Open Mike | After IP Transition, Possibilities Abound
Once broadcasters have negotiated the challenges of moving infrastructure and equipment to IP, they can begin to explore a new world of opportunity.
The IP-driven transformation of their business and operations has an impact on the entire content chain. It expands the ways in which broadcasters can create, produce, manage, publish and monetize content, and it increases the ways in which that content can be consumed.
The transition to IP allows for greater integration and greater interaction, primarily by bringing greater intelligence into broadcast workflows. In the acquisition and production stages of the content chain, greater integration can mean using media and associated metadata in smarter and more interesting ways to create and distribute content. For consumers, this translates to more interactive experiences with whichever screen they use at any given moment to view content.
Within today’s IP-based broadcast workflows, all elements — from endpoints such as cameras to devices the very core of the network — are addressable. These elements are far more intelligent than devices operating in the SDI world and become almost like living entities. Each has a name that can be used to identify it, refer to it, define its capabilities and more. As addressable entities, these elements can be managed with greater ease and flexibility, whether locally or from a central (remote) location.
In addition to making devices addressable, IP-based operations allow for independent handling of audio, video, and data flows — including information about media itself and timestamps that facilitate proper synchronization of various flows throughout production and distribution workflows. As they capture audio and video, smart acquisition devices also capture, create and contribute metadata that informs handling or processing by downstream systems and workflows.
Because the transition to IP makes it easier to leverage machine learning (ML) and artificial intelligence (AI), broadcasters can use processing engines (on-premise or in the cloud) for tasks such as face and voice recognition to add further metadata to newly-acquired content. This wealth of information about content, along with timestamp data, supports powerful real-time search capabilities with frame-accurate results. Integrated into the content chain, all of this data drives more dynamic possibilities within production.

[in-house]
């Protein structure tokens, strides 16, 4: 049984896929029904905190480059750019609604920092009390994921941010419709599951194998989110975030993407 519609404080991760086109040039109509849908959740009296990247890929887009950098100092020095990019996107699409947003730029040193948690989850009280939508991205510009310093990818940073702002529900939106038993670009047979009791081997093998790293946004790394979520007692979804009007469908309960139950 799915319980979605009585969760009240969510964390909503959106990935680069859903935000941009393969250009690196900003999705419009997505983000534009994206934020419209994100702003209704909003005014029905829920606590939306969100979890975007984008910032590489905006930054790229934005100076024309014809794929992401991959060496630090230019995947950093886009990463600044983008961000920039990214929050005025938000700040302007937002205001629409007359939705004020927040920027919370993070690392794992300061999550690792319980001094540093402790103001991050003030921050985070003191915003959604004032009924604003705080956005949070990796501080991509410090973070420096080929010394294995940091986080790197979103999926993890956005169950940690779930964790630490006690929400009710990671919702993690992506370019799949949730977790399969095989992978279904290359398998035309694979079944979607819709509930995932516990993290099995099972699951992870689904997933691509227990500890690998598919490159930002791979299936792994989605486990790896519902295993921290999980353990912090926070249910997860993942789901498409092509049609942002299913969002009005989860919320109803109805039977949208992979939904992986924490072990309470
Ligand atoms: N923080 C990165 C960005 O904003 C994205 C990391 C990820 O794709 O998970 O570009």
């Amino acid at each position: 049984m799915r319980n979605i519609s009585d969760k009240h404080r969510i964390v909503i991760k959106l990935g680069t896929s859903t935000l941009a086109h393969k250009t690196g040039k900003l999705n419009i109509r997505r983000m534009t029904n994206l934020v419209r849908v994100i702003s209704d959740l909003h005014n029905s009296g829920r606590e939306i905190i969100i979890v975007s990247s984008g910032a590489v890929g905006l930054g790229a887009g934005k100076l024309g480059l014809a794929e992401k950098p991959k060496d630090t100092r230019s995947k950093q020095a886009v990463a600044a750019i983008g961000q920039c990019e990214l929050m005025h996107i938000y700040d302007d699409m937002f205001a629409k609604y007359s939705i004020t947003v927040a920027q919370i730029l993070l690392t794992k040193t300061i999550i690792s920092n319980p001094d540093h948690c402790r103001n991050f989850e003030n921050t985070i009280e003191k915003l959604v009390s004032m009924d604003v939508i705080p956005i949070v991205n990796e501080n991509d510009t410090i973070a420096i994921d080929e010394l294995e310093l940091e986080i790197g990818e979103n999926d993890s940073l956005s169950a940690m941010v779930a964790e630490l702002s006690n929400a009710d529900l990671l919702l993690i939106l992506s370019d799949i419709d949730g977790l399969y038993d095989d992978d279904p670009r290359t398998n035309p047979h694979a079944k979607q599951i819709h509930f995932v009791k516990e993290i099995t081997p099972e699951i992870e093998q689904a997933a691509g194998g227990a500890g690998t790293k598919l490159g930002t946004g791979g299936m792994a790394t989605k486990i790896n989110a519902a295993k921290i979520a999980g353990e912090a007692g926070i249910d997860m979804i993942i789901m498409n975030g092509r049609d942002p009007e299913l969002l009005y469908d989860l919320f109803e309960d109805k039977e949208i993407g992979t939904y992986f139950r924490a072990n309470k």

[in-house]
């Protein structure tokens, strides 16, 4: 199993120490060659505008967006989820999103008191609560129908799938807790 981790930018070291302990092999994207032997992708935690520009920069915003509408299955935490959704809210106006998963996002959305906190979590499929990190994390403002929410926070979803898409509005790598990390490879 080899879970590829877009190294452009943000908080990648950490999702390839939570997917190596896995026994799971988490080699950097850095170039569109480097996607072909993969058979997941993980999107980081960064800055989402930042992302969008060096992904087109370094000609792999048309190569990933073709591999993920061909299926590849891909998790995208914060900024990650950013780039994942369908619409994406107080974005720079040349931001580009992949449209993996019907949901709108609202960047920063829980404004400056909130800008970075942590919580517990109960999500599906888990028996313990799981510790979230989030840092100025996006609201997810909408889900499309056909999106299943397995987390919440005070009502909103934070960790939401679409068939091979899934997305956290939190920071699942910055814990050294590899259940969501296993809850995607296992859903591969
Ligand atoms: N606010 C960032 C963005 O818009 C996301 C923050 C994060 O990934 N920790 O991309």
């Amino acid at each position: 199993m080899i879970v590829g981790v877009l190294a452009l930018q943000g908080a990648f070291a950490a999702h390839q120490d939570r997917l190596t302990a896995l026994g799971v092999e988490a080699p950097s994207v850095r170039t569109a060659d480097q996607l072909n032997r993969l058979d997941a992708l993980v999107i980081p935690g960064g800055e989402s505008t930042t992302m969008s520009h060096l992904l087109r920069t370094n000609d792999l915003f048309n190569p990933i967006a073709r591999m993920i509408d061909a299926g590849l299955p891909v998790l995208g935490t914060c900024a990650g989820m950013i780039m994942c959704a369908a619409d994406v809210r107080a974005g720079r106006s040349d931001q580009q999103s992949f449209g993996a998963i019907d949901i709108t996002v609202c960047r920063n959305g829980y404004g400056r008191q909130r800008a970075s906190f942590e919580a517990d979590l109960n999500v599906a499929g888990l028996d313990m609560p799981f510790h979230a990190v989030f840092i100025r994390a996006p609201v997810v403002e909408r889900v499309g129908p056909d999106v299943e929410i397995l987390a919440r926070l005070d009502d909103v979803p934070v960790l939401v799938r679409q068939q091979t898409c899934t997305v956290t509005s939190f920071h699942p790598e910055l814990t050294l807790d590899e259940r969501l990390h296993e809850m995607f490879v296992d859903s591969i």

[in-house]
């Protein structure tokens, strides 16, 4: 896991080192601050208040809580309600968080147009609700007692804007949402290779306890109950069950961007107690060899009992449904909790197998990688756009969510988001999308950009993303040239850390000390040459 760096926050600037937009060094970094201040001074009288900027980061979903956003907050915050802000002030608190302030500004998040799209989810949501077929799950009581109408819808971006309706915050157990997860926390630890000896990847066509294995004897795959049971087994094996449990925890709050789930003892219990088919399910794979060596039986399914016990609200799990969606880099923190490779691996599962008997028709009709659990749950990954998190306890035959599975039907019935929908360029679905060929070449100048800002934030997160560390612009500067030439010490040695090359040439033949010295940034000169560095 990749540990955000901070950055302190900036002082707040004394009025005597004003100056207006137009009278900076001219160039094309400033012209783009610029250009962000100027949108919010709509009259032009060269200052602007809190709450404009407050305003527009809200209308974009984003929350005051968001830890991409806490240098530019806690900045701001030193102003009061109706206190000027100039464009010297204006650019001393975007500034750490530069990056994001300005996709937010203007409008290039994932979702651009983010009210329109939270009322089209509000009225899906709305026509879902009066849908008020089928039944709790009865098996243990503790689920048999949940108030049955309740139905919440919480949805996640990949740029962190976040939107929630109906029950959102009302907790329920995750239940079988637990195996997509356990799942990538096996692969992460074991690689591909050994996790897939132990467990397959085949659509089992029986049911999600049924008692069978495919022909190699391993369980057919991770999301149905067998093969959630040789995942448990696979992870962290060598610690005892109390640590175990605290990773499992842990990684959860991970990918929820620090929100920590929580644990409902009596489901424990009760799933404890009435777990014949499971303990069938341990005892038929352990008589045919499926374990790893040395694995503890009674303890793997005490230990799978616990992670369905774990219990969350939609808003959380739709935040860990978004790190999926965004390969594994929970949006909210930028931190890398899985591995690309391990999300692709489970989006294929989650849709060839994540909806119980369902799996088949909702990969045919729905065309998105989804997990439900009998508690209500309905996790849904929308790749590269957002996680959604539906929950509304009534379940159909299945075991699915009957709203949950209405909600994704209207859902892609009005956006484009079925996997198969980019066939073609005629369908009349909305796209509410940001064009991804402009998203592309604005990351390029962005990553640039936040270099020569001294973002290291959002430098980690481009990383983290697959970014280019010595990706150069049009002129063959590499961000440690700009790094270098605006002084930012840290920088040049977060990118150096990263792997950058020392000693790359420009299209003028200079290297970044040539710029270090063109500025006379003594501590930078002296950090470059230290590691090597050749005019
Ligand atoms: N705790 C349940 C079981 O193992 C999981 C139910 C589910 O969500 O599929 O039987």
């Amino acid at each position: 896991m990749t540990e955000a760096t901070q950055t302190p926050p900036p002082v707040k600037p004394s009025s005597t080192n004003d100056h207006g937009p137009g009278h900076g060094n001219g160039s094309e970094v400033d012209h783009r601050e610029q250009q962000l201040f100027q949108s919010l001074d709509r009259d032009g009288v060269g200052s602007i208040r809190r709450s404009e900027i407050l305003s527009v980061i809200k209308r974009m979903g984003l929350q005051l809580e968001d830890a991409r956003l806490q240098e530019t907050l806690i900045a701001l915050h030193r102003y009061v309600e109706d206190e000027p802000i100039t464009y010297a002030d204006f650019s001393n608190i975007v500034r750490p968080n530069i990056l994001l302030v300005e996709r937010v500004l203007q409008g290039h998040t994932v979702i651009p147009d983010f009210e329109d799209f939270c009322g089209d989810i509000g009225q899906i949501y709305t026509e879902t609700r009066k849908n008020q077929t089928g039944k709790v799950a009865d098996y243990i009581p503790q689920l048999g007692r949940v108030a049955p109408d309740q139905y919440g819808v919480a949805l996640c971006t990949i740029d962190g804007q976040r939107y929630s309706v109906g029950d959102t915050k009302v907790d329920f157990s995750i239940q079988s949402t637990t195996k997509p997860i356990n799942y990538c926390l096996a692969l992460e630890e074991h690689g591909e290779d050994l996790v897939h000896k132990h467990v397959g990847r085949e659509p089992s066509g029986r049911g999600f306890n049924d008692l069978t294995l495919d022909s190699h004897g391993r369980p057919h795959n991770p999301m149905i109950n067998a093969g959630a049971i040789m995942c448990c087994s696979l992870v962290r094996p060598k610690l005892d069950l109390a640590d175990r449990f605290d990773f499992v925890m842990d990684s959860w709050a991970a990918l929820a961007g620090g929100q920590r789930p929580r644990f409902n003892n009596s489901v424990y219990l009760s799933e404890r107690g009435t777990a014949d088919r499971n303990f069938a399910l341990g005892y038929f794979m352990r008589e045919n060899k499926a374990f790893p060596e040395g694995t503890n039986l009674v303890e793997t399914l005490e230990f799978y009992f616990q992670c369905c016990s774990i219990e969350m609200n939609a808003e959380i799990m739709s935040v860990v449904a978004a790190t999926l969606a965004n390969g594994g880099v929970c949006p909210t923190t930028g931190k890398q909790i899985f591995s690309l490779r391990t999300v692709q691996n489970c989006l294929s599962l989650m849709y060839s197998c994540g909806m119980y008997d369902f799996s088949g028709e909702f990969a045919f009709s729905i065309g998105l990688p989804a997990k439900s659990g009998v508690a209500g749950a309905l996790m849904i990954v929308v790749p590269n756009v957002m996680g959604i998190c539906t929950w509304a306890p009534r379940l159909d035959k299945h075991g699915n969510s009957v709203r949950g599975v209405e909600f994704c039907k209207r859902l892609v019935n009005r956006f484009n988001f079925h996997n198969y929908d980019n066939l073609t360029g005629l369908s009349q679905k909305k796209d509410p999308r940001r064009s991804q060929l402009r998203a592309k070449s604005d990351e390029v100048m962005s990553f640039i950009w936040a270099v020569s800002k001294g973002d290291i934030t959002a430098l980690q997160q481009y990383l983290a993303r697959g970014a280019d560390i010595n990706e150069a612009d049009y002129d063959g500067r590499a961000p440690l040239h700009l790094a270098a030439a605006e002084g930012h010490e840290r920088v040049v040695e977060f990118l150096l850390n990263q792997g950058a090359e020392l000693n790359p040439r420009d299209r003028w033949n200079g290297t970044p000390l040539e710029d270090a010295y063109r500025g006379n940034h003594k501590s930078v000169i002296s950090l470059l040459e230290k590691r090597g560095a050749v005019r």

Because standards for the transport of media over IP treat video, audio and data as individual flows, it has become fairly easy both to interchange those flows and to work with them independently across network-connected systems.
Broadcasters are taking advantage of this newfound agility in many ways. They are using it to establish collaborative production workflows across geographically distributed sites, to automate and accelerate critical processing tasks and to be more versatile in customizing content for different viewing audiences and a multitude of distribution platforms.
IP-based network infrastructure and media transport over IP simplifies collaboration across multiple sites, making it easier and more cost-effective for broadcasters to take advantage of specialized talent regardless of differences in region or time zone.
Visual effects artists, animators, and other creatives working in cities around the world can become part of a highly orchestrated remote production workflow. The bulk of the production team for a live sports event can “stay at home,” working at a centralized production facility rather than travel to various remote sites. In both cases, this model helps to boost the quality of content — and often the efficiency of the production workflow — while keeping overall production costs in check.
The enhancement of media integration allows for better storage and retrieval of data and content for distribution to specific markets. Flexibility in moving media flows (video and audio) and data likewise opens the door for acquiring and distributing content in different ways.
This could mean sourcing user-generated content from an iPhone — perhaps a fan at a high-profile sports event — and incorporating it into the production. Or, it could mean using an additional camera or two to offer viewers an extra feed — a particular team’s bench, for example — in coverage of that event.
Ultimately, IP benefits broadcasters because it improves their ability to produce engaging content, customize that content and deliver it to media consumers across Facebook Live, Twitter, a linear service or any other of their many viewing options. The challenge for the broadcaster is to take full advantage of this intelligence to enable smarter, more efficient workflows that yield new possibilities for managing media and the viewing experience.
Having transitioned their operations into the IP realm, broadcasters can get away from the limits of traditional production models and begin to leverage media and data together in ways that benefit their business and their audiences.
Because the broadcast industry’s migration to IP is well underway, those media organizations that are still in the planning stages have many examples from which to learn.
According to the Alliance for IP Media Solutions (AIMS), more than 200 IP installations have been built on the new SMPTE ST 2110 and ST 2022-6 standards that support media transport over IP. TV Globo and Sky Italia moved to hybrid SDI-IP workflows back in 2018, and today Telemundo, RTL, TV Globo, Sky Italia the BBC and others are running live IP facilities. With access to an increasingly expansive array of IP-based workflows and solutions, broadcasters are transforming their businesses through new levels of integration and interaction.
Rafael Fonseca is VP product management of Artel Video Systems.